Confederate fighters conduct a raid 150 years ago this week in the Civil War, aiming to destroy a vital section of the Baltimore & Ohio Railroad in what is current-day West Virginia. The raid led by two Confederate generals - William Jones and John Imboden - was one of many by the South seeking to block Union attempts to deliver troops, weapons and supplies to their forces in the war theater. Confederate raids continued nearly uninterrupted during the second half of the war, disrupting the Union supply effort while prolonging the conflict. The B&O Railroad was a choice target as one of the nation's oldest railroad links. Confederate raiders in April and May 1863 were successfully in destroying numerous rail bridges while seizing thousands of horses, heads of cattle and destroying ample Union supplies. Meanwhile, The Associated Press reported on April 24, 1863, that the Confederates were attempting to dismantle the sunken federal ironclad USS Keokuk at Charleston, S.C. The Keokuk was hit by Confederate shelling and disabled during an ill-fated Union attack in early April 1863 on Fort Sumter, site of the first shots of the Civil War in 1861. AP reported that "while some parties of rebels ... were endeavoring to dismantle" the Keokuk, "they were driven away by the fire of the gunboat" of a Union party." The report said some 14 federal gunboats and ironclads lingered off South Carolina's coast in the days after the attack on Fort Sumter.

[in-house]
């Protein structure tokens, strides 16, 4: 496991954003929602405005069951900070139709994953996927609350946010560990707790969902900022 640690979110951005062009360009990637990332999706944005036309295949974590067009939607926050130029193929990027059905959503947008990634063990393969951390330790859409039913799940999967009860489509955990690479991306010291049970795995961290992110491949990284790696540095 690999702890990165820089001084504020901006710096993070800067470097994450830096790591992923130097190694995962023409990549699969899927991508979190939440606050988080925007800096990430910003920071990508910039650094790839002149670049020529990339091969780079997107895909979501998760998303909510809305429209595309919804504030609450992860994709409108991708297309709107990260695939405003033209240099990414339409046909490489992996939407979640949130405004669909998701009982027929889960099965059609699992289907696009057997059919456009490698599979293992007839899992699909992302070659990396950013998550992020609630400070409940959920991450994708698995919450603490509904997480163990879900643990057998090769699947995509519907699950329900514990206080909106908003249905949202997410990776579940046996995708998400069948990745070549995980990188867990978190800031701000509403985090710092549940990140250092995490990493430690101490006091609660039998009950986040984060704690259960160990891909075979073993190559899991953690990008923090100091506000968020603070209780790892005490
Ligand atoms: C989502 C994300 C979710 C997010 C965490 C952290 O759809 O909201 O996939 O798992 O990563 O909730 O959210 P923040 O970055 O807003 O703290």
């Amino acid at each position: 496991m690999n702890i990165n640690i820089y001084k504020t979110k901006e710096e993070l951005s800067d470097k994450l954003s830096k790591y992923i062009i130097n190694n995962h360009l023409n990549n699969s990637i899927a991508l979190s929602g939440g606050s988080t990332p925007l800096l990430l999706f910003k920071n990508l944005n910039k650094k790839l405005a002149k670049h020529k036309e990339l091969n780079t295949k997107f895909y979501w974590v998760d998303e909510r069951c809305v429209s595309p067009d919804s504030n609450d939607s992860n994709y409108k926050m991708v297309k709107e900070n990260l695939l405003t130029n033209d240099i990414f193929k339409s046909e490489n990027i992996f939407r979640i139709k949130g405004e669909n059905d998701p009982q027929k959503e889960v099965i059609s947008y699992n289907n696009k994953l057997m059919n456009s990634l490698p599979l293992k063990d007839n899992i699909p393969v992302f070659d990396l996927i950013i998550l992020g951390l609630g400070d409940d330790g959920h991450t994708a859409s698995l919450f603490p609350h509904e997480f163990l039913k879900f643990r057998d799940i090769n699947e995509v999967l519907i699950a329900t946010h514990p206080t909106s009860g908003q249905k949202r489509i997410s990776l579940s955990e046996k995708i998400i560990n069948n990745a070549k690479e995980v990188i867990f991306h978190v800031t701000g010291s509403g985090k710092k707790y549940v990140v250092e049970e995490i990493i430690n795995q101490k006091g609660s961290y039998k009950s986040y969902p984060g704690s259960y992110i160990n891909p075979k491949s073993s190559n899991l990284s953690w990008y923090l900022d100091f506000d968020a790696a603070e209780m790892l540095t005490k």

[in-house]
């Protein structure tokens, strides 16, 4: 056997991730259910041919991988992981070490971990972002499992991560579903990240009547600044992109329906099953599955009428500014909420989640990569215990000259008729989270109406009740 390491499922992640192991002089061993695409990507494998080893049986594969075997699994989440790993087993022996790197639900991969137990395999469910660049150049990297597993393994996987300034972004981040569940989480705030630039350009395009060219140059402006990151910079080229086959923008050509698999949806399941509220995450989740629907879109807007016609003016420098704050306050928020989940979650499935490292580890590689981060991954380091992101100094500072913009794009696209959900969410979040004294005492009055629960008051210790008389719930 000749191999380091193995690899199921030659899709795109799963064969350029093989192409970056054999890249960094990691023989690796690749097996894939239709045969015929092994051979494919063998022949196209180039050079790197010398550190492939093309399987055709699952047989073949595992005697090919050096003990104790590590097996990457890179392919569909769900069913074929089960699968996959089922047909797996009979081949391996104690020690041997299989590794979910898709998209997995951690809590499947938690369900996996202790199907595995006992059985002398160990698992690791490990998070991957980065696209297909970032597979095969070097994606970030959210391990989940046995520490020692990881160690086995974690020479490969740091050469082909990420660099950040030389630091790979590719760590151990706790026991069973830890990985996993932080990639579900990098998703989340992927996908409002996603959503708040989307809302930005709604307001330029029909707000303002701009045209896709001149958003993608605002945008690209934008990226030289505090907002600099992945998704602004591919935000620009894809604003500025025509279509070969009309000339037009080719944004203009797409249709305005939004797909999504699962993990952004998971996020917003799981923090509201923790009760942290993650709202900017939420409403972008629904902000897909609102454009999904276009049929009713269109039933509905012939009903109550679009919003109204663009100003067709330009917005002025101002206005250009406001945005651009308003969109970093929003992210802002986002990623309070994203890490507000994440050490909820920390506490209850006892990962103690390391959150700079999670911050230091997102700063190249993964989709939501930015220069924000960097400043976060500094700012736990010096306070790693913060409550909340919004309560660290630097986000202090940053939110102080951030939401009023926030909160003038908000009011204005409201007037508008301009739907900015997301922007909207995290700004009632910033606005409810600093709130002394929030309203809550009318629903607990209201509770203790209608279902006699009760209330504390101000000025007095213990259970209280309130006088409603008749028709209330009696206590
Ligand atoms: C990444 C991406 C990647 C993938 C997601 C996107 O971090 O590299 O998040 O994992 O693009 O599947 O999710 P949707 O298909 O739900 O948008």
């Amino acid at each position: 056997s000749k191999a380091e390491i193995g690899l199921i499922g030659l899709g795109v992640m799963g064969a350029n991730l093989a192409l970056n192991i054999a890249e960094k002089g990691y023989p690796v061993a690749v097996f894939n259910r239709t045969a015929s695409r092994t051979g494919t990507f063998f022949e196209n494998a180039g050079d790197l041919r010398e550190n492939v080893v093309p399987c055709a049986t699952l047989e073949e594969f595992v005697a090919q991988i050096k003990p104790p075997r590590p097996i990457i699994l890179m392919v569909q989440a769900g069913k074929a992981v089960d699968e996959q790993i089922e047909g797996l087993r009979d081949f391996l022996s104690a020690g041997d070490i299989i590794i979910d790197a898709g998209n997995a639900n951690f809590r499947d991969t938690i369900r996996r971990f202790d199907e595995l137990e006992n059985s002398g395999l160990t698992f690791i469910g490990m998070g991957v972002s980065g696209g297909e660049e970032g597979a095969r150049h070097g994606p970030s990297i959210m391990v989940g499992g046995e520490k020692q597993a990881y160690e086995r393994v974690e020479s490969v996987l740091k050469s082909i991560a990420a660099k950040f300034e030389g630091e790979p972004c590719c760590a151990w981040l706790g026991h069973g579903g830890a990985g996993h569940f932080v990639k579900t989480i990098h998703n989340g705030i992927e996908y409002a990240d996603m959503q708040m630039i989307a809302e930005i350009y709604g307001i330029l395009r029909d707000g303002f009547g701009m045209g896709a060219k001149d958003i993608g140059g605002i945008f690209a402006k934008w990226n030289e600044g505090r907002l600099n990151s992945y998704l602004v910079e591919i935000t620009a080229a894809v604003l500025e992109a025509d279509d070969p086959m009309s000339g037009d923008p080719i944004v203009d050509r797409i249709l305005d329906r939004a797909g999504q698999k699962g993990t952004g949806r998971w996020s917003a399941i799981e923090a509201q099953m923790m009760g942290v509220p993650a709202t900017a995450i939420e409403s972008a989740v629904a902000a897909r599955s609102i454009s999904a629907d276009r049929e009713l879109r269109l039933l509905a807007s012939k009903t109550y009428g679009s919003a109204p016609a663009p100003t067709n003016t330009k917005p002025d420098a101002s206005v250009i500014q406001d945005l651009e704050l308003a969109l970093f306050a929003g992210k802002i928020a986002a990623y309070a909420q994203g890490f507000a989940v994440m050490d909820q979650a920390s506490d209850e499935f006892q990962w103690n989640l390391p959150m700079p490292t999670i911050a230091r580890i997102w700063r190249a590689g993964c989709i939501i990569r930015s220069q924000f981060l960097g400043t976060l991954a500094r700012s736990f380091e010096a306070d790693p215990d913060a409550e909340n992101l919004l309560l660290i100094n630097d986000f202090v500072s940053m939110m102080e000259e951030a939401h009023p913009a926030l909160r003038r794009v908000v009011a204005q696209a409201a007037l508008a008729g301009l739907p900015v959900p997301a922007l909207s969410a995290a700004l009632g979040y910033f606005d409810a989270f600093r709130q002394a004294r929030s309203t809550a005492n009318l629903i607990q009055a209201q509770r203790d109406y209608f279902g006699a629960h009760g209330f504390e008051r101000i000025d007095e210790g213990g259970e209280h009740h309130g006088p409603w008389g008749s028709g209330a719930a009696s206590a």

Saturday, April 20

Good enough to eat

Momma asked my favorite food stylist, Pippaloo, if she could make me some Hot Cross Buns and Angel Food cake.

Pippaloo just sent Momma this photo of the Hot Cross Buns. Aren't they scrumptious?!

(Talk about a Pavlovian reaction!)

Pippaloo's going to attempt the Angel Food cake next, but is uncertain if she can capture its light, airy texture.

Angel Food cake is a type of North American sponge cake that first became popular in the United States in the late 19th Century. Its airy lightness was said to be the "food of the angels."

Pippaloo asked Momma if Angel Food cake is my favorite.

Silly Pippaloo. Devil's Food cake is my favorite!

(Devil's Food cake is a moist, airy, rich chocolate layer cake considered to be a counterpart to Angel Food cake.)

Mwa ha ha!


Friday, April 19

United we stand, divided we fall

It's funny how stories can change over time.

As previously mentioned, Momma's great-grandfather was a printer.